Friday, March 26, 2010

Montessori Musings: Development of Movement and Motor Skills in Children

Only through freedom and environmental experience is it practically possible for human development to occur. ~Maria Montessori, The Absorbent Mind.
NAMC montessori development movement motor skills in children infant
When my son was born fourteen years ago, I remember my mother and I watching him sleep quietly in his crib. She commented on how he never kept still, even in his sleep. As helpless as a newborn seems, they have many reflexes and protective movements. As the baby grows and develops, the inherent need to be independent manifests itself in many new ways. Holding the head up, rolling over, sitting up, creeping, crawling, standing, walking and running are all nature’s way of helping babies establish their independence. Being able to move freely, without artificial aid is the child’s first step toward independence.

Montessori understood that children must experience the world through their senses in order for the brain to develop. Being able to see, hear, smell, feel, and yes, taste their environment, is critical. Through movement and sensory input, children develop neural pathways, shaping their emerging minds and gaining control of their bodies. The Montessori philosophy embraces the idea that in order to fully engage with the environment, the child must be free to move.

Montessori Musings: Development of Movement and Motor Skills in Children

Development of Movement
I was fortunate to be able to stay home for the first two years after my son was born. When the time came for me to go back to work, I toured the recommended local daycare facility. The infant room was full of cribs, playpens, and high chairs. Movement was restricted and controlled. I left in tears, vowing I’d never place such restriction on a child.

It is amazing to think that within the first three years of a child’s life he accomplishes all major movement milestones: using their vocal chords and mouths to cry, coo, mimic sounds, speak and sing; using their bodies to hold their heads, push up, creep, crawl, sit, stand, walk, run, hop, climb, and dance; and developing their hands to reach, grasp, point, hold a spoon, and write. Development of movement is cephalocaudal – from the top down. In general, children reach important milestones around the same time. It is important to remember, however, that not all children progress at the same time and a caregiver must make careful observations about each child’s developmental milestones. Montessori caregivers must encourage children to extend themselves as they gain independence of movement.
  • 7 weeks – able to hold head erect when held upright
  • 2 ½ months – holds head steady when sitting up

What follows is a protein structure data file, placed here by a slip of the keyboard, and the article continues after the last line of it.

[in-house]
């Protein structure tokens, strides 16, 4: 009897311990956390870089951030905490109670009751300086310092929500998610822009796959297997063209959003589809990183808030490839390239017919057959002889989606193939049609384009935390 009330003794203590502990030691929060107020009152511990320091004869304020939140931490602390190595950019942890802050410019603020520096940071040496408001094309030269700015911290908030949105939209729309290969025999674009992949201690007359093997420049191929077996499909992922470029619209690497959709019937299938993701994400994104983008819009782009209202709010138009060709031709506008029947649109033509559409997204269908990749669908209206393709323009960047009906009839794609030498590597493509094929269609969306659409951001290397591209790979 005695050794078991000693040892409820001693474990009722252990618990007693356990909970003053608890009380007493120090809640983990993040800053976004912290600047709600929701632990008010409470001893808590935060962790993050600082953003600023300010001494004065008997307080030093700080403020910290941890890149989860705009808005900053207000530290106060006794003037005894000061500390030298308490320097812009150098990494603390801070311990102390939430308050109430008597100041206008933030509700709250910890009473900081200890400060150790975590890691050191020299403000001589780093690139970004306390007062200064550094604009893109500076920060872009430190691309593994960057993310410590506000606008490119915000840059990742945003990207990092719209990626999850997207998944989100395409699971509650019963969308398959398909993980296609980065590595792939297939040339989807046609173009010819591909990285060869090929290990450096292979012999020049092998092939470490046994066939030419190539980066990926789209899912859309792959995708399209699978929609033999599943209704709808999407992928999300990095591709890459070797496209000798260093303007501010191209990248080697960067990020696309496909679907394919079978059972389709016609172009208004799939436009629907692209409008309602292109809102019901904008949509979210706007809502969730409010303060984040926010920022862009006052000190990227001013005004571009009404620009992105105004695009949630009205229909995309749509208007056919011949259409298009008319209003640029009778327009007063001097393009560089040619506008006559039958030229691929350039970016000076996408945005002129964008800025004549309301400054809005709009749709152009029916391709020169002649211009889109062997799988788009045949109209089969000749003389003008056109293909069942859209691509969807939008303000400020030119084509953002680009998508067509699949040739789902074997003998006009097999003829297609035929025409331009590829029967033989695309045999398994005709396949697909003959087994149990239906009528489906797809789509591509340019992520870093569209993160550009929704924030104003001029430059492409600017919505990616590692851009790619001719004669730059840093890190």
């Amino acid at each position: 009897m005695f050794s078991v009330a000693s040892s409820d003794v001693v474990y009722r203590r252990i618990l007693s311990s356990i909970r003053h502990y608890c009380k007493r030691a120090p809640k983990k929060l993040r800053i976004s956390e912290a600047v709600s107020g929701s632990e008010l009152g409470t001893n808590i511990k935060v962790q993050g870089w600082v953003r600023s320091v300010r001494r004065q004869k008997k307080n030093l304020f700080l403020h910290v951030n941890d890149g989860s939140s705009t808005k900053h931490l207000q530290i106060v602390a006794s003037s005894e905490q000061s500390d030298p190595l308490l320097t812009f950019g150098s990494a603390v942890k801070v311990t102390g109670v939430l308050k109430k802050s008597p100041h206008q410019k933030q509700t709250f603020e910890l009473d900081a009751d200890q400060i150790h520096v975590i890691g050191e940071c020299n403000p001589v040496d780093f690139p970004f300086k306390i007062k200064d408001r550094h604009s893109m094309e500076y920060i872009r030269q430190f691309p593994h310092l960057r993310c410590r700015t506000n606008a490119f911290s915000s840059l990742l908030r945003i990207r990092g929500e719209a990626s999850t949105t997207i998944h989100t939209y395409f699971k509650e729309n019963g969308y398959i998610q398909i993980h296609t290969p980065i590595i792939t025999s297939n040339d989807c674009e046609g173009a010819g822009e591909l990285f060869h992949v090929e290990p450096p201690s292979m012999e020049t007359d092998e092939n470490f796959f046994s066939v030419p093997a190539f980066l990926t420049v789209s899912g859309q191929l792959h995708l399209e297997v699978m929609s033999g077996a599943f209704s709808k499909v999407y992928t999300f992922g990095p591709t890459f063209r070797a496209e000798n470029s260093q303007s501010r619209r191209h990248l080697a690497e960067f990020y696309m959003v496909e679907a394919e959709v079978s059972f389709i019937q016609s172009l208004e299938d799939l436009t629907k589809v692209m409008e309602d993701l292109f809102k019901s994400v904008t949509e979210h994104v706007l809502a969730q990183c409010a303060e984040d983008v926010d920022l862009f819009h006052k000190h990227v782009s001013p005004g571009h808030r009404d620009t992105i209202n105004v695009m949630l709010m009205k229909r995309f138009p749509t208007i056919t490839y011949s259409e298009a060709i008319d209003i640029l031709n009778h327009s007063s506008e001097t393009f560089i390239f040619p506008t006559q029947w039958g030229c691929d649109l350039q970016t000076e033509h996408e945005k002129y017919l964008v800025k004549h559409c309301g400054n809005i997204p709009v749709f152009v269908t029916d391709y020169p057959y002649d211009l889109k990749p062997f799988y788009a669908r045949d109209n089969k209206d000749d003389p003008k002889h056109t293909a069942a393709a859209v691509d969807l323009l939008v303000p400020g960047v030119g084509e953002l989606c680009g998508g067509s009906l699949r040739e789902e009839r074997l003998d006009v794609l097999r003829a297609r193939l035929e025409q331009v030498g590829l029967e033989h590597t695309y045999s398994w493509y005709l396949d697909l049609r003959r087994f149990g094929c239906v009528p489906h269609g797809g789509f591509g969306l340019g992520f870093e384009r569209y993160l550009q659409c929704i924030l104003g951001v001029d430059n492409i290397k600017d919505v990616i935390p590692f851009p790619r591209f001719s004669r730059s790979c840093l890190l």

• 6 months – sits alone
  • 8 ½ months – pulls to standing position
  • 9 months - crawls
  • 12-15 months – walks
NAMC montessori development movement motor skills in children
Montessori believed that “what the hand does, the brain remembers”. Current brain research shows that the hand is indeed the child’s strongest link to the developing brain. Development of the hand is proprioceptive. That is, it develops from the inside out. A baby must place her hands in front of her to push up from her tummy before she is able to grasp a block put in front of her. Thus, sitting alone is a major milestone as it leaves the hands free to explore. At first, hand movements may be unsteady or uncoordinated. Babies don’t even realize they have hands until at around 6 months, they instinctively grasp objects. (Prior to 6 months, babies use the palmer grasp reflex to close their hand around objects such as a rattle or adult’s finger). Now, the choice to grasp objects is present and the baby learns that his mind can control his body to do his will.

In upcoming related blogs, we will look more specifically at independence in the Infant/Toddler, Preschool/Kindergarten, and Elementary Montessori environments.

Here are some links to other NAMC blogs related to Infant/Toddler and movement:
See our other related blogs in this series:
As much as possible, NAMC’s web blog reflects the Montessori curriculum as provided in its teacher training programs. We realize and respect that Montessori schools are unique and may vary their schedules and offerings in accordance with the needs of their individual communities. We hope that our readers will find our articles useful and inspiring as a contribution to the global Montessori community.
© North American Montessori Center - originally posted in its entirety at Montessori Teacher Training on Friday, March 26, 2010.


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